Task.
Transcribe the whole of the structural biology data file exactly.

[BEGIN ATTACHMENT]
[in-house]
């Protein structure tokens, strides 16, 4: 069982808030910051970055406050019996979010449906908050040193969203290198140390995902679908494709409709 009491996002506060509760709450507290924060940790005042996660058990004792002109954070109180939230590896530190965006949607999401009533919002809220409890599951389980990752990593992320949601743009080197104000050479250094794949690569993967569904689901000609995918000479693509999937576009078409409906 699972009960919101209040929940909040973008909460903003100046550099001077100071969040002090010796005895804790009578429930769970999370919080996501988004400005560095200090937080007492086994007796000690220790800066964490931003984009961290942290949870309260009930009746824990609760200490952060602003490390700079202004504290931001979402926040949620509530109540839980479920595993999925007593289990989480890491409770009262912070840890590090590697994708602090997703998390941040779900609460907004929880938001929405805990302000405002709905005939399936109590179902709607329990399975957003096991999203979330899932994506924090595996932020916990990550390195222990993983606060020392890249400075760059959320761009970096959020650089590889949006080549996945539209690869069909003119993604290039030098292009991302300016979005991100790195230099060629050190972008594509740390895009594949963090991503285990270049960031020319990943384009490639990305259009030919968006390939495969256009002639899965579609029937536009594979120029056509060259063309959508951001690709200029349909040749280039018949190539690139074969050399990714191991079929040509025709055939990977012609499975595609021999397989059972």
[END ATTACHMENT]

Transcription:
[in-house]
């Protein structure tokens, strides 16, 4: 069982808030910051970055406050019996979010449906908050040193969203290198140390995902679908494709409709 009491996002506060509760709450507290924060940790005042996660058990004792002109954070109180939230590896530190965006949607999401009533919002809220409890599951389980990752990593992320949601743009080197104000050479250094794949690569993967569904689901000609995918000479693509999937576009078409409906 699972009960919101209040929940909040973008909460903003100046550099001077100071969040002090010796005895804790009578429930769970999370919080996501988004400005560095200090937080007492086994007796000690220790800066964490931003984009961290942290949870309260009930009746824990609760200490952060602003490390700079202004504290931001979402926040949620509530109540839980479920595993999925007593289990989480890491409770009262912070840890590090590697994708602090997703998390941040779900609460907004929880938001929405805990302000405002709905005939399936109590179902709607329990399975957003096991999203979330899932994506924090595996932020916990990550390195222990993983606060020392890249400075760059959320761009970096959020650089590889949006080549996945539209690869069909003119993604290039030098292009991302300016979005991100790195230099060629050190972008594509740390895009594949963090991503285990270049960031020319990943384009490639990305259009030919968006390939495969256009002639899965579609029937536009594979120029056509060259063309959508951001690709200029349909040749280039018949190539690139074969050399990714191991079929040509025709055939990977012609499975595609021999397989059972």